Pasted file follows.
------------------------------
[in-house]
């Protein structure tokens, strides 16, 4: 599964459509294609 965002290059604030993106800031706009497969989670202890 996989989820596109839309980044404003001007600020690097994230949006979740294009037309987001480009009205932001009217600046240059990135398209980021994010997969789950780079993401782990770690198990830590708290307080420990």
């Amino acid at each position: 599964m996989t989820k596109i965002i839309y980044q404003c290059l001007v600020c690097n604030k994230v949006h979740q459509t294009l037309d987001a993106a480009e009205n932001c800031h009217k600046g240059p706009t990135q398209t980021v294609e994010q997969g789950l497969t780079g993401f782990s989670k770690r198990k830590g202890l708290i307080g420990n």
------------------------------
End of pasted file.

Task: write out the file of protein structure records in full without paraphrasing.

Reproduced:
[in-house]
């Protein structure tokens, strides 16, 4: 599964459509294609 965002290059604030993106800031706009497969989670202890 996989989820596109839309980044404003001007600020690097994230949006979740294009037309987001480009009205932001009217600046240059990135398209980021994010997969789950780079993401782990770690198990830590708290307080420990």
């Amino acid at each position: 599964m996989t989820k596109i965002i839309y980044q404003c290059l001007v600020c690097n604030k994230v949006h979740q459509t294009l037309d987001a993106a480009e009205n932001c800031h009217k600046g240059p706009t990135q398209t980021v294609e994010q997969g789950l497969t780079g993401f782990s989670k770690r198990k830590g202890l708290i307080g420990n």